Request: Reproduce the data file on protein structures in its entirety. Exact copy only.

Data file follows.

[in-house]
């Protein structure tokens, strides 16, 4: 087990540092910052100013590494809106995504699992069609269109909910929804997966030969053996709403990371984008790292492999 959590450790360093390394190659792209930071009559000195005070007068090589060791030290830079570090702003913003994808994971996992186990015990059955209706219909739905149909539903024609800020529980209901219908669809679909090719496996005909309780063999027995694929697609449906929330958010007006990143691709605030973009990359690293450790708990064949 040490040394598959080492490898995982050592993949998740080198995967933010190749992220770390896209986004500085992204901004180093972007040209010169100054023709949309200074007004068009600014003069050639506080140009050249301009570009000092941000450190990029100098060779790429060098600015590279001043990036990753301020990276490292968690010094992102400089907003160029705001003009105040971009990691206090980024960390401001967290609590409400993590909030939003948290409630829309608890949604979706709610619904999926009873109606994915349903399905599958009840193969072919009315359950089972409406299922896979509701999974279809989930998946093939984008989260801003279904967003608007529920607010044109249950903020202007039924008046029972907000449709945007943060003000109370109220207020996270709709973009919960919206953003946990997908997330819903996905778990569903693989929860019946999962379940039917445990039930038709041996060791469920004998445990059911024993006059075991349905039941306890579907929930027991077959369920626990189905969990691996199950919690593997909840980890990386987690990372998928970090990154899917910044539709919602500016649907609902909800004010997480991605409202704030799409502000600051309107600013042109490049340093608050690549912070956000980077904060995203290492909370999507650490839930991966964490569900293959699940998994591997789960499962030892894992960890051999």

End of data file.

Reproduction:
[in-house]
């Protein structure tokens, strides 16, 4: 087990540092910052100013590494809106995504699992069609269109909910929804997966030969053996709403990371984008790292492999 959590450790360093390394190659792209930071009559000195005070007068090589060791030290830079570090702003913003994808994971996992186990015990059955209706219909739905149909539903024609800020529980209901219908669809679909090719496996005909309780063999027995694929697609449906929330958010007006990143691709605030973009990359690293450790708990064949 040490040394598959080492490898995982050592993949998740080198995967933010190749992220770390896209986004500085992204901004180093972007040209010169100054023709949309200074007004068009600014003069050639506080140009050249301009570009000092941000450190990029100098060779790429060098600015590279001043990036990753301020990276490292968690010094992102400089907003160029705001003009105040971009990691206090980024960390401001967290609590409400993590909030939003948290409630829309608890949604979706709610619904999926009873109606994915349903399905599958009840193969072919009315359950089972409406299922896979509701999974279809989930998946093939984008989260801003279904967003608007529920607010044109249950903020202007039924008046029972907000449709945007943060003000109370109220207020996270709709973009919960919206953003946990997908997330819903996905778990569903693989929860019946999962379940039917445990039930038709041996060791469920004998445990059911024993006059075991349905039941306890579907929930027991077959369920626990189905969990691996199950919690593997909840980890990386987690990372998928970090990154899917910044539709919602500016649907609902909800004010997480991605409202704030799409502000600051309107600013042109490049340093608050690549912070956000980077904060995203290492909370999507650490839930991966964490569900293959699940998994591997789960499962030892894992960890051999």